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Does salinity modify anatomy and biochemistry of Olea europaea L. fruit during ripening?
- Moretti, Samuele, Francini, Alessandra, Minnocci, Antonio, Sebastiani, Luca
- Scientia horticulturae 2018 v.228 pp. 33-40
- 2,2-diphenyl-1-picrylhydrazyl, Olea europaea, abiotic stress, aerial parts, biochemistry, fruit yield, genotype, mesocarp, olives, physiology, ripening, salinity, sodium, sodium chloride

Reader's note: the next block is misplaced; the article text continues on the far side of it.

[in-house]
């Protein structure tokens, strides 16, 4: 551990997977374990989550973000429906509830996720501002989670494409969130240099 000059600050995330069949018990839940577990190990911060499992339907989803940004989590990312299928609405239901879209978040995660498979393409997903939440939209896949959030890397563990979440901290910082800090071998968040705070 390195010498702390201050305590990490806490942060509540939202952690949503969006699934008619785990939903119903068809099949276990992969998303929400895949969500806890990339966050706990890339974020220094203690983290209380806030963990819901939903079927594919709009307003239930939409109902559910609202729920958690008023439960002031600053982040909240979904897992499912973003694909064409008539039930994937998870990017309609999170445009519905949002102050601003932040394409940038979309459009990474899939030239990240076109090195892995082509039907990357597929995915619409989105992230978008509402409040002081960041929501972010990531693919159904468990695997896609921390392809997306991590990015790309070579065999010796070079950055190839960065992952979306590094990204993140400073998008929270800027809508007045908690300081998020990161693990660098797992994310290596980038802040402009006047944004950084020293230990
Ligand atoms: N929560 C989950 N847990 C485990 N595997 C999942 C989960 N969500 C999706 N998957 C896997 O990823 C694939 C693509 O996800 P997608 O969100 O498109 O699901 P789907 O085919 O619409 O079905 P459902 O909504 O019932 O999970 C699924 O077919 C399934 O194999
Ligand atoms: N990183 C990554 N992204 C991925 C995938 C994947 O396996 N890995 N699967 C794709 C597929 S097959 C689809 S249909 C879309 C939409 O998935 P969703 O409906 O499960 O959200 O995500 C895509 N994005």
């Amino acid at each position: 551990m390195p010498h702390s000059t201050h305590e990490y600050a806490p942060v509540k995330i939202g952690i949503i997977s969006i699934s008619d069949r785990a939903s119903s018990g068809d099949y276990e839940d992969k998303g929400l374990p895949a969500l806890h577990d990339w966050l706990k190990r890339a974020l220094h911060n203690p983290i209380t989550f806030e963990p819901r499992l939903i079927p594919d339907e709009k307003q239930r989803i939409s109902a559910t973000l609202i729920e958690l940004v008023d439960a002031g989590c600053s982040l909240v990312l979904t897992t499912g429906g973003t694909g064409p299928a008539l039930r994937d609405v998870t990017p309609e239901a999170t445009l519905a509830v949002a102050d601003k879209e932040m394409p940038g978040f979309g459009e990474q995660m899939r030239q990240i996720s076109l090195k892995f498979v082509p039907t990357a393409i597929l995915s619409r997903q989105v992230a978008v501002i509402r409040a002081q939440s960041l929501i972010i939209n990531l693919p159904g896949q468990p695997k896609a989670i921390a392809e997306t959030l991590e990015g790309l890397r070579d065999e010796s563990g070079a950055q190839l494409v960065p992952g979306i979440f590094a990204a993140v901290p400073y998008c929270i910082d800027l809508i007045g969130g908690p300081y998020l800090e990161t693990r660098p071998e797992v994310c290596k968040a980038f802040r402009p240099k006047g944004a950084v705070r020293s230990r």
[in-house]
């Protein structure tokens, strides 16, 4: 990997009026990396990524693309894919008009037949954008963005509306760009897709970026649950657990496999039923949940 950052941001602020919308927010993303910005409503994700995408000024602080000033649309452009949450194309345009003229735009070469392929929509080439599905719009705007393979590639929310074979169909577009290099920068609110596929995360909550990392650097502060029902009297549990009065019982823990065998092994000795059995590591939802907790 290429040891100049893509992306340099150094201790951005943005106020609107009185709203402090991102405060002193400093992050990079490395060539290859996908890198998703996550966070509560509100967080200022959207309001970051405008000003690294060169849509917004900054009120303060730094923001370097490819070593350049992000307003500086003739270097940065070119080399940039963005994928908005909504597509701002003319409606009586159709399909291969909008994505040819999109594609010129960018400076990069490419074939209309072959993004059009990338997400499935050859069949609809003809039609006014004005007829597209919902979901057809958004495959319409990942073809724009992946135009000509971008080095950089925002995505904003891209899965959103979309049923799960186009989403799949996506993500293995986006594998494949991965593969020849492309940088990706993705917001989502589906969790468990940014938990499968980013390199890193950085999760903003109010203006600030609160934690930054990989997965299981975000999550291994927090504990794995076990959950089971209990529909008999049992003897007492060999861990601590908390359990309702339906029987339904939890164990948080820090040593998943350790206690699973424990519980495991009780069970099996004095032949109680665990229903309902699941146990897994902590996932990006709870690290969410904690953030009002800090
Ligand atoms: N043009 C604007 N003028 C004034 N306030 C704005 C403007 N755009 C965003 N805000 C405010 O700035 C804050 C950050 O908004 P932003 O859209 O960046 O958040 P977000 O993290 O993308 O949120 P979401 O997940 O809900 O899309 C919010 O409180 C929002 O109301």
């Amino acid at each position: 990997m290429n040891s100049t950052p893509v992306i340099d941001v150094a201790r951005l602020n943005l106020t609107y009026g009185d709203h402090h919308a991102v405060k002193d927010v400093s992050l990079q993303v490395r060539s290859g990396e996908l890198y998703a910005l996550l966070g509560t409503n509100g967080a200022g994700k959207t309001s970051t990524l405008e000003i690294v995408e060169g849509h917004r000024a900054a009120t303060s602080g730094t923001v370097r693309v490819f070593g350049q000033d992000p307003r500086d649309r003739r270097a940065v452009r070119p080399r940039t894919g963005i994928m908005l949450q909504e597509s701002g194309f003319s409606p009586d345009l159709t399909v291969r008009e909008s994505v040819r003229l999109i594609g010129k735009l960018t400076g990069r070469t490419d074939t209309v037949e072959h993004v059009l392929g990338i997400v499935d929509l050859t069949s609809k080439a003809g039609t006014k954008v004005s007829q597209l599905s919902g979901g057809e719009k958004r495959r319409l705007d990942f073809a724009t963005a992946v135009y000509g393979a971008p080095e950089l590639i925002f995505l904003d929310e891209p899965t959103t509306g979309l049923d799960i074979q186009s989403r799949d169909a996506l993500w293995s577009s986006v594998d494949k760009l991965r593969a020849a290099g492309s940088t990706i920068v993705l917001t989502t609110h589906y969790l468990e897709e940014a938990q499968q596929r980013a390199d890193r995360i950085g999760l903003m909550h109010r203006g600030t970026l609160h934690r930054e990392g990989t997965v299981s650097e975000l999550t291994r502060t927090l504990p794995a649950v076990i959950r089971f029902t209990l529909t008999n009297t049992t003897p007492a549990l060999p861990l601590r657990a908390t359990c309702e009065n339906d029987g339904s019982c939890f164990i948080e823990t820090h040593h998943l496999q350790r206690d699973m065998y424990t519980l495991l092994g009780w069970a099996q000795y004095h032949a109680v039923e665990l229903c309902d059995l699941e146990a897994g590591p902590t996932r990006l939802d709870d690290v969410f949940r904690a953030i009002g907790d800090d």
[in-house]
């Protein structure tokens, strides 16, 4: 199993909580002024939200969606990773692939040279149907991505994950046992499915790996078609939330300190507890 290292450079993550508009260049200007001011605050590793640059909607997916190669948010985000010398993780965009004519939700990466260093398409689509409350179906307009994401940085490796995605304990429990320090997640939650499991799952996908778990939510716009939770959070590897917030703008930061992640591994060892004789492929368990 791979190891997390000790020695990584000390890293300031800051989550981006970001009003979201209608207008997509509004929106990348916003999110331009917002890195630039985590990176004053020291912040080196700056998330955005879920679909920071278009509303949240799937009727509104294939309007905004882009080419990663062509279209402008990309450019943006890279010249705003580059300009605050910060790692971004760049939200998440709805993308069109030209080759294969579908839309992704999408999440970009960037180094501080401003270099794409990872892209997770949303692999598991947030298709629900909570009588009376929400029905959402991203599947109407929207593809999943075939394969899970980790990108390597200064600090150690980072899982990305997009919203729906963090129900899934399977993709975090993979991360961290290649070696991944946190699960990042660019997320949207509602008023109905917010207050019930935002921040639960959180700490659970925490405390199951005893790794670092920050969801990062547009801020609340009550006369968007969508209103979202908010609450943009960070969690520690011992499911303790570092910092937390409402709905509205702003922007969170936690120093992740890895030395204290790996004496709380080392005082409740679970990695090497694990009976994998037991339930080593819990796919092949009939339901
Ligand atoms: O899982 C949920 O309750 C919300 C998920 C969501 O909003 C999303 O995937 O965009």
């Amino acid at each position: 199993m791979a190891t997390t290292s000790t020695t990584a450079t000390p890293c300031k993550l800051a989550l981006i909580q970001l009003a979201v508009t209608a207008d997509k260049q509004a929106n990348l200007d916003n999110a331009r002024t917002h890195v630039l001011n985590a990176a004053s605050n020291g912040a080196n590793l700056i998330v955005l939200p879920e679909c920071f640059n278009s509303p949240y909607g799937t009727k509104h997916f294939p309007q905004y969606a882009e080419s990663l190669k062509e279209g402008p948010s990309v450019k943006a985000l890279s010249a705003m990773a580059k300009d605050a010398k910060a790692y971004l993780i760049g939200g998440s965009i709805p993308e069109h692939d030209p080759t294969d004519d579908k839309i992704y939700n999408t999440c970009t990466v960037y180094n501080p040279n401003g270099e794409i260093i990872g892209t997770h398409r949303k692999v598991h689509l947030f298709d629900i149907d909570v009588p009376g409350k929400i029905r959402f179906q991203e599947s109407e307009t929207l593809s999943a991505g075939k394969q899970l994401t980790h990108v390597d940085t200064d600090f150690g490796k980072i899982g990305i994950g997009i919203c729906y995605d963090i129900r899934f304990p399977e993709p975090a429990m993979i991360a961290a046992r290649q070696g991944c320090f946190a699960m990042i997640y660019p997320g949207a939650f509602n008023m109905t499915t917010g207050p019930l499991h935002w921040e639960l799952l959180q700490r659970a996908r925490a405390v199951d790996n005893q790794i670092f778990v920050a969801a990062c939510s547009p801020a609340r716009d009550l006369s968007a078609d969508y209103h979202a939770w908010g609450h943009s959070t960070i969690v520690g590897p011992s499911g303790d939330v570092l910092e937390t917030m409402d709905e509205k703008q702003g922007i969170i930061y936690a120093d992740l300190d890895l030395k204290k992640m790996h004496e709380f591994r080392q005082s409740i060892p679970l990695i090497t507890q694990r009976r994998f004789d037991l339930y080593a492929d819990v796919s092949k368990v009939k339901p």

- The effect of salinity on physiology of olive (Olea europaea L.) fruits was studied using a salt-sensitive genotype (Leccino cv.) able to translocate sodium to the aerial part. Plants were treated with 0 and 60mM NaCl for 49days starting from the beginning of pit hardening to veraison. The effects of salt exposure were studied classifying olive in two Maturation Groups: MG1 olives from green skin to <50% purple skin; MG2 olives with purple skin ≥50%.Plants treated with NaCl present a significant reduction of shoot elongation after 35, 42 and 49days of salt treatment (15%, 18% and 24%, respectively). Na accumulation occurs in fruit flesh depending on the MG: 559mgkg−1 in MG1 and 397mgkg−1 in MG2. In general, NaCl does not negatively affect fruit yield parameters while induce an increment of total phenols (58%) and DPPH scavenging activity (15%) in MG1 in comparison with control. Cryo-SEM observations of freeze-fractured fruits revealed that salt treatment induce an increment of cells area and a thickening of cuticle, epidermis, hypodermis and outer mesocarp, that could be considered useful to protect fruits against other biotic and abiotic stress.